Bell Labs Is Reinvented as an Energy Efficient Complex

It is doubtful that even a visionary such as Alexander Graham Bell could have imagined the ways in which his 19th century Bell Labs building has been changed today. Purchased by Somerset Development in 2013, the 2 million-square-foot complex in Holmdel, New Jersey – one of the largest buildings in the state – now is not only a technology hub, but also is environmentally friendly, according to an April 7 report by the Asbury Park Press.

“It was built at a time when energy was almost irrelevant, cheap and free and flowing,” Ralph Zucker, president of Somerset Development of Holmdel, told the local news outlet. But all that has changed, and the famous site has evolved, along with the times.

Now it has gone through several generations of owners and of redevelopment. At its peak, nearly 6,000 people worked at AT&T’s Bell Labs research complex, an iconic building designed by Finnish-American architect Eero Saarinen, the newspaper said. After its successor, Alcatel Lucent, foundered, the company closed the building in 2007 and sold it six years later to Zucker’s Somerset Development for $27 million. The company said it would spend $200 million to renovate the building.

To date, about 70 percent of the building’s 1.2 million square feet of office space is leased to various companies, including iCIMSWorkWave and Jersey Central Power & Light.

“Our tenants are primarily forward thinking, technological companies,” Zucker told the Asbury Park Press. “It requires a certain amount of pioneering spirit and creativity to want to come to Bell Works and a lot of their employee base – very Millennial, very socially and environmentally minded individuals – say to us that greening the building is important to them.”

Among the steps that Somerset Development has taken, or plans to put in place, to boost the energy efficiency of the complex are the following:

Solar glass. Bell Works is replacing 3,200 skylights, which span the quarter-mile-long atrium roof and cover 60,000 square feet with state-of-the-art photovoltaic glass. The clear glass solar cells will be the largest such installation in the country and supply more than 15 percent of the building’s electricity, Zucker told the local news outlet.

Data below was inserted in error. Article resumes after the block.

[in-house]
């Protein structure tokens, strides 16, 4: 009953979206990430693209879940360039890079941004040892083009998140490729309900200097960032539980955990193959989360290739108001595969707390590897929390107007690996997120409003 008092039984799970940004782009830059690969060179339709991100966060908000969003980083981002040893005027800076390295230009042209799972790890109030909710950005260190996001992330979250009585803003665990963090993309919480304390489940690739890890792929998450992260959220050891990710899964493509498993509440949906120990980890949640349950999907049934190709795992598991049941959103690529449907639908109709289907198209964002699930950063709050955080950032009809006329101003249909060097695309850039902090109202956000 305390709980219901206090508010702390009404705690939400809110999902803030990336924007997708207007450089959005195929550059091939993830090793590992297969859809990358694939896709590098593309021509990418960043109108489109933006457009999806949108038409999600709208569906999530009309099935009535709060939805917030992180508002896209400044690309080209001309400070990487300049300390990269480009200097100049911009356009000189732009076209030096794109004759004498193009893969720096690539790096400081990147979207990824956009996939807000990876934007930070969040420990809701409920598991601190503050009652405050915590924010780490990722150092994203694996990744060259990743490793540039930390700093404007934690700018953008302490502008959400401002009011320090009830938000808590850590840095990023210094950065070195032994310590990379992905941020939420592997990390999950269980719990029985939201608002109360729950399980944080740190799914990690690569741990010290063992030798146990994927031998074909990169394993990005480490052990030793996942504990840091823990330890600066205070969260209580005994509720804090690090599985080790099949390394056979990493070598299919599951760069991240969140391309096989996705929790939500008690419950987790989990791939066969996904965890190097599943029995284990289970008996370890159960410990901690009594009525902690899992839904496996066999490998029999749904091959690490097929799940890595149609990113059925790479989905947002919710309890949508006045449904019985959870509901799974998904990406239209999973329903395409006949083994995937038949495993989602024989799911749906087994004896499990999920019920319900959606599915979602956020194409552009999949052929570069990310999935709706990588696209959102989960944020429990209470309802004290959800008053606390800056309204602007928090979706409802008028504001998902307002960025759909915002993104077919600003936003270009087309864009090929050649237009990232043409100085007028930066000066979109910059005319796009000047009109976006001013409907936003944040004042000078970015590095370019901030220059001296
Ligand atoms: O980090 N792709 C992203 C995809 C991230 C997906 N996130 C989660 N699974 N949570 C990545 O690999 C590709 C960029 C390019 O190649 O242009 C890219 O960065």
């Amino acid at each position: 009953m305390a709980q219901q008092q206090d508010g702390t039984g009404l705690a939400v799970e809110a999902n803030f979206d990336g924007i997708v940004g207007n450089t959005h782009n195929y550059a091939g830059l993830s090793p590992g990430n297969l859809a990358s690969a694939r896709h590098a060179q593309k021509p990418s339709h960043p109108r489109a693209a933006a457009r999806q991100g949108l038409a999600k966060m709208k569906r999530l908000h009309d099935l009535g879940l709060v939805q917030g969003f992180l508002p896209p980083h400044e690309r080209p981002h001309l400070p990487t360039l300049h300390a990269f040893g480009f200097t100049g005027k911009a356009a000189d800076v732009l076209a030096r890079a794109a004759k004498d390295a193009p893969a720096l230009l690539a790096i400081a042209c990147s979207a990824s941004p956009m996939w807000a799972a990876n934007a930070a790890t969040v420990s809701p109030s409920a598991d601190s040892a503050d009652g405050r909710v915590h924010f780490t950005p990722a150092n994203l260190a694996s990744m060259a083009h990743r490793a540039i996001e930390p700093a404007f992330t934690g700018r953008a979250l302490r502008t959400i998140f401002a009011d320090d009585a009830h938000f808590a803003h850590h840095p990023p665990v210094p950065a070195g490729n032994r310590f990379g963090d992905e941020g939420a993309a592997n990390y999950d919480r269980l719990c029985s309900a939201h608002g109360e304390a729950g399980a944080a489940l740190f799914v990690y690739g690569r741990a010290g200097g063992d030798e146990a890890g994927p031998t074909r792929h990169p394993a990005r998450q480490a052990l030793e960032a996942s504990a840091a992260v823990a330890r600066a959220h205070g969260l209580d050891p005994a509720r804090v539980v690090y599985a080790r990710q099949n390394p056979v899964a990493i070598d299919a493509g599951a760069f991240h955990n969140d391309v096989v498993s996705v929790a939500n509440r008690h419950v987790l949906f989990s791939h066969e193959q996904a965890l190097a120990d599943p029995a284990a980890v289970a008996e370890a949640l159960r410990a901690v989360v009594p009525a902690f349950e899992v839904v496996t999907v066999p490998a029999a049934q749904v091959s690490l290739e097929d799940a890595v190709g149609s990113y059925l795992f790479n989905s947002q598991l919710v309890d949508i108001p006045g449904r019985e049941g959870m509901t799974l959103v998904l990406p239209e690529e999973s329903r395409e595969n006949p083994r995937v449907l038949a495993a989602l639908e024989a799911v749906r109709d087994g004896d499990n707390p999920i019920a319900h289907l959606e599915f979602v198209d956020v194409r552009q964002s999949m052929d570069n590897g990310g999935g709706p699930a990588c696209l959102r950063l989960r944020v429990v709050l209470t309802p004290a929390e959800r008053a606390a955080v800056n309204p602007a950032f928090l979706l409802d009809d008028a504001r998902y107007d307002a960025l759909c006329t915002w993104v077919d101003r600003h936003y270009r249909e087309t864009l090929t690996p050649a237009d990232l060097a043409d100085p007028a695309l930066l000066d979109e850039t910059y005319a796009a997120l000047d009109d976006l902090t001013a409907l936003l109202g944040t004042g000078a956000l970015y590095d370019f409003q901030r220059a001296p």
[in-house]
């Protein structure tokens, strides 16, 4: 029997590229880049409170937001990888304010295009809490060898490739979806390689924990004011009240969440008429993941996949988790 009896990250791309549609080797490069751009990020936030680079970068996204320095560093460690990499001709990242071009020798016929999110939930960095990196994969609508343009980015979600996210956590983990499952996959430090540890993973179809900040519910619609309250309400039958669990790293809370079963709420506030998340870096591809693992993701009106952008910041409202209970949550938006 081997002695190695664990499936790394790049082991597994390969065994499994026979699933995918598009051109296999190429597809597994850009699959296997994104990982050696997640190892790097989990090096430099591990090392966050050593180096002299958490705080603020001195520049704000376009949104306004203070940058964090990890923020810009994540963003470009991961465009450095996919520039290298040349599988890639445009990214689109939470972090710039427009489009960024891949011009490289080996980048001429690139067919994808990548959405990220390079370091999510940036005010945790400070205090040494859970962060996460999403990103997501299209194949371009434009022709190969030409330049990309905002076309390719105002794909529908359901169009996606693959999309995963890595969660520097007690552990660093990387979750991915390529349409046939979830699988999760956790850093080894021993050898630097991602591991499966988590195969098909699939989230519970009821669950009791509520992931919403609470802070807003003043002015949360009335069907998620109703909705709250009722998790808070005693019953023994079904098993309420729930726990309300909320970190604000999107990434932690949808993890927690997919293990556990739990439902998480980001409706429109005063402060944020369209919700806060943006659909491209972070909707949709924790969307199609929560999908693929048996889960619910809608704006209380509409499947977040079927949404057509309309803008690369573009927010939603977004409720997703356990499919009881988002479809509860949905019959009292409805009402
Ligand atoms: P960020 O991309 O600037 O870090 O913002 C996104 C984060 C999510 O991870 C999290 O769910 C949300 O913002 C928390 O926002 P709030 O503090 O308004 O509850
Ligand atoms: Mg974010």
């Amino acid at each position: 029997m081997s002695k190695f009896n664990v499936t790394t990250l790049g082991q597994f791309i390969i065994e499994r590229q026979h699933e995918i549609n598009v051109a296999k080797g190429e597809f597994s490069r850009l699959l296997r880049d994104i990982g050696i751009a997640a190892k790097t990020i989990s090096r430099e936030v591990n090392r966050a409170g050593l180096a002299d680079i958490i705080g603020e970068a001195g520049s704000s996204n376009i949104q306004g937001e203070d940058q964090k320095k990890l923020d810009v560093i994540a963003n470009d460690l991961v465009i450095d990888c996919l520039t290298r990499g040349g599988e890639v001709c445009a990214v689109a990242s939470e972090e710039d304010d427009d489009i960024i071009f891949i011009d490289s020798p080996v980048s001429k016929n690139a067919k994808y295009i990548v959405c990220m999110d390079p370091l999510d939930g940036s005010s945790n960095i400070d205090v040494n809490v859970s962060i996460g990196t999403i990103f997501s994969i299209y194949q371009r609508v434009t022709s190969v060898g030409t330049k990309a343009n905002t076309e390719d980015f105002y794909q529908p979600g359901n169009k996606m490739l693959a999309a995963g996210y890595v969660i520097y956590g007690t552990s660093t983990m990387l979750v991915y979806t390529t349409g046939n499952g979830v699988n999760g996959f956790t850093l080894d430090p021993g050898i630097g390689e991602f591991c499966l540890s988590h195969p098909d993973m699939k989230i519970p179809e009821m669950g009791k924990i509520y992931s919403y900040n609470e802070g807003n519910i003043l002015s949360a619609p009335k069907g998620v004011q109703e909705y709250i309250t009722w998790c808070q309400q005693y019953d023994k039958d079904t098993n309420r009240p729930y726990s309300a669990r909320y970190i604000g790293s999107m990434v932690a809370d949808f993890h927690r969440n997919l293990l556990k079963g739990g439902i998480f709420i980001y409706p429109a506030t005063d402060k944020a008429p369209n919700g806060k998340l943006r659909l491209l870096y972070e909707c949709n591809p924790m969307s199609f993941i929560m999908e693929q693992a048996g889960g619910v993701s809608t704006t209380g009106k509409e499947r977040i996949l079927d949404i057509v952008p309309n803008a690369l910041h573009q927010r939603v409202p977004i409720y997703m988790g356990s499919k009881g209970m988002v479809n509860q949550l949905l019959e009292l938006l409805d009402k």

“The cost of operating such a large atrium, such a large pedestrian street, it’s far from typical,” he said. “We are greening it and reducing the cost to operate.”

New heating and cooling system. In the old days, Bell Labs had to heat and cool the entire building all the time – even when the building had few occupants, such as at night and on weekends, making it inefficient. Instead, Somerset Development has installed an energy management system that can control every space.

“You can have an employee sitting here at 3 o’clock in the morning in their own little space and we can heat and cool that space,” Zucker said.

Lighting. About 8,000 light bulbs in the common areas have been swapped out with more energy-efficient bulbs, resulting in about 35 percent energy savings, the newspaper reported.

Electric car chargers. Bell Works plans to provide electric vehicle charging stations in the parking lots, which will use the energy produced by the photovoltaic glass.

And finally, the possibility of parking lot solar. Solar panels over the parking lots are on the Bell Works wish list. But any proposal has to conform with the building’s designation on the National Register of Historic Places and be approved by the state’s historic preservation office and the National Park Service, Zucker said. “We’ve had it laid out numerous times,” he said. “It would be really a phenomenal energy provider. We’d love to have a zero carbon footprint for a building of this size.”

It has to be approached primarily from the building’s historic nature, Zucker said. “We are working our way through that as we speak.”

And that work has been recognized by environmentalists nationwide. “Part of the problem we see around the state as we’re trying to adapt these older research buildings that were built decades ago to the modern era … is trying to make them more energy efficient,” Jeff Tittel, director of the New Jersey chapter of the Sierra Club, told the Asbury Park Press.. “It’s not easy. It’s a lot of engineering. It’s a lot to try to make them energy efficient.”

But there is a substantial payoff, which tenants have noticed. “We love the idea of the photovoltaic cells,” said Paul Banco, CEO of tenant  etherFAX . “The building is truly innovating … for the environment.”

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